"Do or Do not. There is no try."

The Wisconsin Supreme Court Crisis – Far More Serious Than Ruling On Walker’s Anti-Collective Bargaining Law

Yesterday, the Wisconsin Supreme Court, in a 4-3 ruling, overturned the lower court decision that had barred implementation of Scott Walker’s anti-collective bargaining law on procedural grounds.

While Walker’s law will now take effect, this is the least of the problems revealed by the high court’s ruling.

After all, the anti-collective bargaining legislation was going to become law, one way or another. Had the Supreme Court affirmed the lower court ban and struck down the law, Walker would have simply included the legislation in his new budget and pushed it through once again. Only this time, there would not have been the procedural snafu that has left the legislation hanging in limbo as it worked its way through the state court system.

However, the decision of the Wisconsin Supreme Court revealed something far more shocking than the ruling which went against the supporters of collective bargaining. It revealed, by way of written opinion, a now ‘out in the open’ battle between the members of the court wherein the minority opinion bluntly and directly accused the majority of fudging the facts to reach the decision they had already determined they wanted to reach. The minority opinion further alleged that the majority was driven by political motives rather than the desire to deliver a fair and judicious opinion.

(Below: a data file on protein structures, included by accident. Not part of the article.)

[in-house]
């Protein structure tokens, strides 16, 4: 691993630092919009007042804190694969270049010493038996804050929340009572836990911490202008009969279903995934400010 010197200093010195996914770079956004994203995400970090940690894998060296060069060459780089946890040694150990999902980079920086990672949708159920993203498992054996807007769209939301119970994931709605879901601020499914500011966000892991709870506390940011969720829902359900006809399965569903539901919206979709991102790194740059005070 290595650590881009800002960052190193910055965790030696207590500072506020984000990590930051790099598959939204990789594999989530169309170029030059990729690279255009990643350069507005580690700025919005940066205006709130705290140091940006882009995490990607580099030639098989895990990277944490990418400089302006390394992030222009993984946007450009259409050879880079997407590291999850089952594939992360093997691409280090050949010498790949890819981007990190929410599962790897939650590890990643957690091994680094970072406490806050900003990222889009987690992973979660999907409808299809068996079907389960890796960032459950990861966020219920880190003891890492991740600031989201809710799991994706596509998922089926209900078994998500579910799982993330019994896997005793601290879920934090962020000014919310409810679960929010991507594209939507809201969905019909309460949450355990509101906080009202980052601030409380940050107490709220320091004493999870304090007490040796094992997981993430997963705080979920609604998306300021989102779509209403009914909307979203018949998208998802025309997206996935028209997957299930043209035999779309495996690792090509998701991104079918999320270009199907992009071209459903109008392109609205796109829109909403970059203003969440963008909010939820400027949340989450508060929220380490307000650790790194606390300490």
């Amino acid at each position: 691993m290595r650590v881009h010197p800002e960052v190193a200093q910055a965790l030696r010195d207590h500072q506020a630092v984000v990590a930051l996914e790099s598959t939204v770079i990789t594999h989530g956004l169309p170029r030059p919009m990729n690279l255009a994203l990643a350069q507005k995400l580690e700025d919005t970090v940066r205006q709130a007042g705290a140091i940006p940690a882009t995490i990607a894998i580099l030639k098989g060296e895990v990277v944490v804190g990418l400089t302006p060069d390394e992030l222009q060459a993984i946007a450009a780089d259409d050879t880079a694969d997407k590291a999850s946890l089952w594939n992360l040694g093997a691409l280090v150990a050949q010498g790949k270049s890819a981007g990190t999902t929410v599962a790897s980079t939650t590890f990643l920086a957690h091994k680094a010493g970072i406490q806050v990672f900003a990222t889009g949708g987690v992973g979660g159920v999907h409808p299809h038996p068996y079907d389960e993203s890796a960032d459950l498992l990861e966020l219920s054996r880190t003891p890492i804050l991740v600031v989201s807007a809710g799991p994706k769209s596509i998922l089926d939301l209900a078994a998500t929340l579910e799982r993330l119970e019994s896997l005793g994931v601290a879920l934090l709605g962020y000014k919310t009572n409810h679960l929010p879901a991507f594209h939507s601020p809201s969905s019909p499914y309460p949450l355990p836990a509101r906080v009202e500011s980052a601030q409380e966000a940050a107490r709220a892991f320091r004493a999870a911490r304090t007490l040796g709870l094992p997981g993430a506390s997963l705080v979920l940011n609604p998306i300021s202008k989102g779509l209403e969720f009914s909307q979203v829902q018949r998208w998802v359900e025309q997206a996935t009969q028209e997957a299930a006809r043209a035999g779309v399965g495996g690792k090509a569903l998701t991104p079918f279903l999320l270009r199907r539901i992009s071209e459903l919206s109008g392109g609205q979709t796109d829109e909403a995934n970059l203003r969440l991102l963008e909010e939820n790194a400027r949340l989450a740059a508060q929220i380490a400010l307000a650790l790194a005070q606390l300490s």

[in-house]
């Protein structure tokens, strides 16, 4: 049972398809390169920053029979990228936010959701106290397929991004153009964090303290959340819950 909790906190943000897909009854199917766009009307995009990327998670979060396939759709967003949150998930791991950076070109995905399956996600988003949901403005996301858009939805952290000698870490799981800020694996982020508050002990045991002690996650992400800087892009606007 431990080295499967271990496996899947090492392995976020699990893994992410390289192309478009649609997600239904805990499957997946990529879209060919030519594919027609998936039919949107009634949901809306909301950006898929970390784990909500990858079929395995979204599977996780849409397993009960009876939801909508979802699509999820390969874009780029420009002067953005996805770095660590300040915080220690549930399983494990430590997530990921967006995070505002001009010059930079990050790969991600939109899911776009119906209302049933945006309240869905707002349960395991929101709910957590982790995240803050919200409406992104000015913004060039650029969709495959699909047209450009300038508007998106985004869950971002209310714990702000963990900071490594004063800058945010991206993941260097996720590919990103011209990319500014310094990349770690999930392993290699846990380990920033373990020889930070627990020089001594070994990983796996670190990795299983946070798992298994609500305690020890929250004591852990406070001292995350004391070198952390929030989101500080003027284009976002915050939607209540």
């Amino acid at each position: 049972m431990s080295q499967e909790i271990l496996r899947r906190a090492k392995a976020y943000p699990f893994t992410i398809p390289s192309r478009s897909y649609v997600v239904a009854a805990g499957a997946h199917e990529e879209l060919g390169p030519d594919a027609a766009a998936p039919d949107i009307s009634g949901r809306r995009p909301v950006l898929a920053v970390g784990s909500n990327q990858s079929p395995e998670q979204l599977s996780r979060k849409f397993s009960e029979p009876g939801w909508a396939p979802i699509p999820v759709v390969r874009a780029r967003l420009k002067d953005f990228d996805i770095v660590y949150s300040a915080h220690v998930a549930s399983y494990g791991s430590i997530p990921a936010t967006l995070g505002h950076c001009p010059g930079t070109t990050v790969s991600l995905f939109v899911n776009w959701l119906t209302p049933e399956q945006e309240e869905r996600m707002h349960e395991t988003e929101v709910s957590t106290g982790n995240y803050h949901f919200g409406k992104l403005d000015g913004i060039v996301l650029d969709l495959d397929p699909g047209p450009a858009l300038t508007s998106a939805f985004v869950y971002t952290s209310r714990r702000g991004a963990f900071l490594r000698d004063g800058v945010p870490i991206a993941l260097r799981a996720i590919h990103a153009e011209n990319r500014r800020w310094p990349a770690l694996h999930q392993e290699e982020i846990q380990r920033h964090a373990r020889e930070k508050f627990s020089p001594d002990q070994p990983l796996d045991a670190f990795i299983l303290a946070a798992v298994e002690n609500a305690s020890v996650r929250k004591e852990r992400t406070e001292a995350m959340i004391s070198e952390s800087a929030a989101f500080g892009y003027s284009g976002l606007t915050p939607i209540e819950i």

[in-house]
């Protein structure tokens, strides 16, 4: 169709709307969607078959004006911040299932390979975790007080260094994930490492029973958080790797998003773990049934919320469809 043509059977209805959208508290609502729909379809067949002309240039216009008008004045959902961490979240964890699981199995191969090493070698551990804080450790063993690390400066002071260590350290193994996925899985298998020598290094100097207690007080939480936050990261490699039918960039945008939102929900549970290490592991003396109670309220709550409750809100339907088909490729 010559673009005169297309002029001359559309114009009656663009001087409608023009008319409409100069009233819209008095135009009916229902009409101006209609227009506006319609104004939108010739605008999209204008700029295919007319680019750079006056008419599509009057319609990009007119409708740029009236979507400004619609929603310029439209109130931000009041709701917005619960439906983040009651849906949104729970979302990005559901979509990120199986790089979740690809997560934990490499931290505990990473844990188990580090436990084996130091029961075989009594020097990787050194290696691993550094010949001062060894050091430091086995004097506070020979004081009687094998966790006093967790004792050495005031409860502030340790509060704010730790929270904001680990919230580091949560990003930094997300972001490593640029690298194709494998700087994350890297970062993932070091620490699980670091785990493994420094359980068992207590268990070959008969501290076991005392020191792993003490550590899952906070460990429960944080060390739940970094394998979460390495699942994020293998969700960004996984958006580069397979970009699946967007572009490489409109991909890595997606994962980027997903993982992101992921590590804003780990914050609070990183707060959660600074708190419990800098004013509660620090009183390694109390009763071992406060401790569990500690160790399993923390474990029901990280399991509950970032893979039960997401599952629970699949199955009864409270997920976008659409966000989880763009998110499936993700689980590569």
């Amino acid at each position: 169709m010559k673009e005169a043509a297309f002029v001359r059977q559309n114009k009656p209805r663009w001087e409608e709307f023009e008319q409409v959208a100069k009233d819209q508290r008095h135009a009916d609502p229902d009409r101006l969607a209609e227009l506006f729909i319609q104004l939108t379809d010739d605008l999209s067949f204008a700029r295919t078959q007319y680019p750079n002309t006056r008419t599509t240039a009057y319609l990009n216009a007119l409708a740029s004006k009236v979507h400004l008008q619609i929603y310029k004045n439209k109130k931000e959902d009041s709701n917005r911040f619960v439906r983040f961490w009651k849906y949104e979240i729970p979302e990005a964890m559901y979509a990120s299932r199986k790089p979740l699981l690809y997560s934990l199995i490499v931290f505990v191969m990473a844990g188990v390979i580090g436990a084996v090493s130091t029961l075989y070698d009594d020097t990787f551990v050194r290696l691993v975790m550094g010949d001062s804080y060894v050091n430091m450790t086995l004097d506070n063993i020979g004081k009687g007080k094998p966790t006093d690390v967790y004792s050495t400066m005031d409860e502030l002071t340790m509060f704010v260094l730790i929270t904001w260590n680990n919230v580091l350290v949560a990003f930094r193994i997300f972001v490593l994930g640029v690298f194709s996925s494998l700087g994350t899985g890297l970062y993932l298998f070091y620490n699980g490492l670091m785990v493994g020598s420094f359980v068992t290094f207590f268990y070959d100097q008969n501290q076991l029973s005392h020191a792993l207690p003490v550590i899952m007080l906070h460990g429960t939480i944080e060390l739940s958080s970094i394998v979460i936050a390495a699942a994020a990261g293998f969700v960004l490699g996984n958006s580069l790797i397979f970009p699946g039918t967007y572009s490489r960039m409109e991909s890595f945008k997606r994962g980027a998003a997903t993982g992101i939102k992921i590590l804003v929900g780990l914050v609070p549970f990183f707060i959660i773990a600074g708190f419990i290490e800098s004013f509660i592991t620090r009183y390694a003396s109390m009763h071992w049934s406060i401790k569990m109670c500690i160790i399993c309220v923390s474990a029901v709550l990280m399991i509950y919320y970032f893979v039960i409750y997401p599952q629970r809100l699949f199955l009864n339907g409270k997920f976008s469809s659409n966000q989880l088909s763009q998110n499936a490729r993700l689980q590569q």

In the world of the law, this is beyond huge. This is gargantuan.